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# Discrete Event Whack-a-Mole

 Note: If you download the NetLogo application, every model in the Models Library is included.

## WHAT IS IT?

This model is a very simple illustration of how to use the time extension for discrete event simulation: scheduling model actions (specific agents executing specific procedures) at future times. In this example, all events happen at integer ticks.

The model simulates the "Whack-a-mole" arcade game. In that game, mechanical "moles" pop up from beneath the surface at unpredictable times and the person playing the game tries to "whack" the moles by hitting them with a hammer.

## HOW IT WORKS

This model uses one "mole", a turtle that moves randomly among patches and appears and disappears at random times. The slider `mole-speed` controls how rapidly the mole moves around.

The player is represented by the Observer (procedure `take-a-whack`). When the player sees a mole, it strikes one of patches near the mole, representing a person swinging rapidly and missing often. If the player hits the mole, the mole briefly turns red and then disappears. The player keeps swinging until it hits the mole or the mole moves. The monitor "Fraction of moles whacked" reports the fraction of mole appearances on which the player successfully whacked it.

Each tick represents one second. When trying to whack the mole, the player swings once per tick. The time that a mole remains visible in one patch is drawn randomly from a uniform integer distribution ranging from 1 second to an upper limit determined from the `mole-speed` slider. When the mole hides, it remains hidden for a random interval equal to 0, 1, or 2 seconds. The game stops at 120 seconds.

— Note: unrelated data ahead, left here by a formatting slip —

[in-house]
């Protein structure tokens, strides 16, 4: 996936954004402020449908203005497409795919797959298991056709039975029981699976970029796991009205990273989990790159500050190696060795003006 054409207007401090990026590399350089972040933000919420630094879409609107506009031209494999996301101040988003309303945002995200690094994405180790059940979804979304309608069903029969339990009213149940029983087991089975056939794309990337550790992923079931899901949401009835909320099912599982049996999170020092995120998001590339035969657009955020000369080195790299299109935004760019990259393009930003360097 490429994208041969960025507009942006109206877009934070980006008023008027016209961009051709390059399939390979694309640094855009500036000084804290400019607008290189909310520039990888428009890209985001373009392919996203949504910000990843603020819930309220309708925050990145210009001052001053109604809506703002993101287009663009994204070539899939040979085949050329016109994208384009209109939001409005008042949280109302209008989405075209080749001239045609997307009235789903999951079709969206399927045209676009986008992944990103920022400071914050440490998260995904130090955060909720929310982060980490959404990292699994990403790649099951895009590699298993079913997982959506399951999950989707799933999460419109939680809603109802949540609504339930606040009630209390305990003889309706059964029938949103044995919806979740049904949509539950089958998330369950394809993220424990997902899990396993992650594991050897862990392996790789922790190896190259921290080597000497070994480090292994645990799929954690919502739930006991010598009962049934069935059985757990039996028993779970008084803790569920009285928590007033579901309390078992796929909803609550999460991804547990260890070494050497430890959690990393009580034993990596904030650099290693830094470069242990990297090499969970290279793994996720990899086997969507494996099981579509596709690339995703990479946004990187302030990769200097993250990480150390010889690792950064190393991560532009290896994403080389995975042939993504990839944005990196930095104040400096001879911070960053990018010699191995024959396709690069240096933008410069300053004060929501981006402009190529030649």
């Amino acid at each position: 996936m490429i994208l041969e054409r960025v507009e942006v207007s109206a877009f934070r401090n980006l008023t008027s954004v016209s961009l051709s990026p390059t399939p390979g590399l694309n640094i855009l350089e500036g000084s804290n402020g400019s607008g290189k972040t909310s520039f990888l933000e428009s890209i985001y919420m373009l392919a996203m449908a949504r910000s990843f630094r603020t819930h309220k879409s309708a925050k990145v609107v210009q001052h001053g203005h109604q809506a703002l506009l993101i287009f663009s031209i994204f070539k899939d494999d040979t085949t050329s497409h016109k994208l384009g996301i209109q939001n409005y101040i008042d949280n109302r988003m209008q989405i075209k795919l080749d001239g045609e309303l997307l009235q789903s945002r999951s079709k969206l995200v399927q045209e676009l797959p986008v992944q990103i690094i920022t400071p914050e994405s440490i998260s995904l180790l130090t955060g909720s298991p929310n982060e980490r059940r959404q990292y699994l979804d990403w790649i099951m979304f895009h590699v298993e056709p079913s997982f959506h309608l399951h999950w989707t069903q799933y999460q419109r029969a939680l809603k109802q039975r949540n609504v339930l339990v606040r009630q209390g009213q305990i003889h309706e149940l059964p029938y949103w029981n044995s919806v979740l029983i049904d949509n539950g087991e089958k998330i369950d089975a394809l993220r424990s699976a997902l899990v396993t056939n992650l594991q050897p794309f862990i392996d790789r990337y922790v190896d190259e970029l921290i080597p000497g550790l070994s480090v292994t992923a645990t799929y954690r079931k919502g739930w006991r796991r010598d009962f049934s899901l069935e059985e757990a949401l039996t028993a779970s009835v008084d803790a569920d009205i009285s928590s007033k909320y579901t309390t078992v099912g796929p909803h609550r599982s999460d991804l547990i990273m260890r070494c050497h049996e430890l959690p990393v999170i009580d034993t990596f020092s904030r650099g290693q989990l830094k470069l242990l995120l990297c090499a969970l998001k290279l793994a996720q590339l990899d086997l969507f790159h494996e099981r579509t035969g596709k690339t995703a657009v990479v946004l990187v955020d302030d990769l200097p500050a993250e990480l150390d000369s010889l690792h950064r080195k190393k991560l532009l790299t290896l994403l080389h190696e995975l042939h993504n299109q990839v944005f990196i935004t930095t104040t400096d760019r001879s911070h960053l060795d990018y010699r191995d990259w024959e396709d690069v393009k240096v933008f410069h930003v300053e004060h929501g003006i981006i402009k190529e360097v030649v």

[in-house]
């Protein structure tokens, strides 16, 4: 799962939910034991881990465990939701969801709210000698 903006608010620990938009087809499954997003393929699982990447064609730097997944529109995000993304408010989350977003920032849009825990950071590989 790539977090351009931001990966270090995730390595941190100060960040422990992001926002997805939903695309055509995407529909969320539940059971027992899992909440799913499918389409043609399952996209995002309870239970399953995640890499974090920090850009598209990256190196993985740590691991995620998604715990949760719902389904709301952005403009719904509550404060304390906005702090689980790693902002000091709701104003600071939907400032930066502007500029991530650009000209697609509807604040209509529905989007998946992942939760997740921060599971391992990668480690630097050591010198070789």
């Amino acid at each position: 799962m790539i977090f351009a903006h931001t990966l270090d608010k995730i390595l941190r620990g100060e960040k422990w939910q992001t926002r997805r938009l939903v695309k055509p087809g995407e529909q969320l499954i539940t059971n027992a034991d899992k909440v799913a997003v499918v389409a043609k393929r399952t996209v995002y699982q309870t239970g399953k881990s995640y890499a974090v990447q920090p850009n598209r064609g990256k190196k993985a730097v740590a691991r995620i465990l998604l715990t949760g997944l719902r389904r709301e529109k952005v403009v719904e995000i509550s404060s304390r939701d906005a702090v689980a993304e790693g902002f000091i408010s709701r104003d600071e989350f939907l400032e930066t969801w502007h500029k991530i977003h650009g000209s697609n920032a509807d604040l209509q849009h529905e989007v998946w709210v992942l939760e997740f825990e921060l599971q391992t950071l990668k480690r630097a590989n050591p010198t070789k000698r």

## HOW TO USE IT

Use SETUP to initialize the model, and GO to start it. Hitting GO again will pause the simulation at the end of the current minute. The STEP button executes one tick (minute) at a time.

The `mole-speed` slider controls how rapidly the mole moves among patches. Use NetLogo's speed control to slow execution down enough to see the action.

## NETLOGO FEATURES

The procedures `hide` and `appear` illustrate use of the time extension's `schedule-event` primitive to cause an agent to execute a procedure or block of code at a future tick.

The `go` procedure uses two statements to advance the simulation clock and execute the scheduled events. `tick` advances NetLogo's tick counter, as in any model. `time:go-until ticks` causes execution of any events scheduled for execution after the previous tick and up to the current tick. If more than one event is scheduled for the same tick, they are executed in the order they were scheduled.

The procedure `take-a-whack` uses the primitive `clear-schedule` to cancel all the events scheduled for future execution. It is needed because the mole, which has already been scheduled to hide at a future time, has now been whacked and needs to hide immediately. Failing to clear the schedule would cause it to hide twice--and because each execution of `hide` schedules a future `appear`, etc., there would be a whole chain of undesired events.

## RELATED MODELS

The Discrete Event Mousetrap model (in the NetLogo Models Library > Code Examples > Extension Examples > time) also demonstrates use of the time extension for discrete event simulation. That model differs from this one in not using ticks at all: it has no `go` procedure; instead, all events in the Mousetrap model are scheduled ("triggered") by other events. It illustrates how to set up and start such a model.

The Discrete Event Distribution Center model illustrates more of the time extensions capabilities: representing model time as real dates and times, scheduling events at non-integer times, and logging events by the time they were executed.

## CREDITS

Prepared by Steve Railsback January 2022.